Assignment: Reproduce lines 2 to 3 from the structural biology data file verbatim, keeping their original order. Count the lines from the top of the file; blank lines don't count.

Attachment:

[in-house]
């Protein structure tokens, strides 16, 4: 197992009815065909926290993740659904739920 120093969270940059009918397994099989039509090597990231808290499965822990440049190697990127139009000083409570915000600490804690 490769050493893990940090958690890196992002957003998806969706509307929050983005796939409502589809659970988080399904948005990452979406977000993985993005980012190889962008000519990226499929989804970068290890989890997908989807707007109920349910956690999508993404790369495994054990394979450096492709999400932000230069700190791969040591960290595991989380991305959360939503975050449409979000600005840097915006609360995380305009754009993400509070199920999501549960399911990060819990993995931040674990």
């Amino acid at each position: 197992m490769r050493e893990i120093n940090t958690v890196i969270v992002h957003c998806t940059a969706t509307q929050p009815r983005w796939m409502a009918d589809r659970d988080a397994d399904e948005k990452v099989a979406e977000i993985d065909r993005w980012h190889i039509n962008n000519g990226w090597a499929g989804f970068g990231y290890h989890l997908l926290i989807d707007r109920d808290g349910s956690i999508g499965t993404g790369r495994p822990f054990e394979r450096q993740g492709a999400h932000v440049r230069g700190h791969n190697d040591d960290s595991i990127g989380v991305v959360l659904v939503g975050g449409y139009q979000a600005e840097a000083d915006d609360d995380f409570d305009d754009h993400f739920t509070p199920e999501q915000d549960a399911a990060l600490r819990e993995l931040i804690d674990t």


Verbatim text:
């Protein structure tokens, strides 16, 4: 197992009815065909926290993740659904739920 120093969270940059009918397994099989039509090597990231808290499965822990440049190697990127139009000083409570915000600490804690 490769050493893990940090958690890196992002957003998806969706509307929050983005796939409502589809659970988080399904948005990452979406977000993985993005980012190889962008000519990226499929989804970068290890989890997908989807707007109920349910956690999508993404790369495994054990394979450096492709999400932000230069700190791969040591960290595991989380991305959360939503975050449409979000600005840097915006609360995380305009754009993400509070199920999501549960399911990060819990993995931040674990």
């Amino acid at each position: 197992m490769r050493e893990i120093n940090t958690v890196i969270v992002h957003c998806t940059a969706t509307q929050p009815r983005w796939m409502a009918d589809r659970d988080a397994d399904e948005k990452v099989a979406e977000i993985d065909r993005w980012h190889i039509n962008n000519g990226w090597a499929g989804f970068g990231y290890h989890l997908l926290i989807d707007r109920d808290g349910s956690i999508g499965t993404g790369r495994p822990f054990e394979r450096q993740g492709a999400h932000v440049r230069g700190h791969n190697d040591d960290s595991i990127g989380v991305v959360l659904v939503g975050g449409y139009q979000a600005e840097a000083d915006d609360d995380f409570d305009d754009h993400f739920t509070p199920e999501q915000d549960a399911a990060l600490r819990e993995l931040i804690d674990t």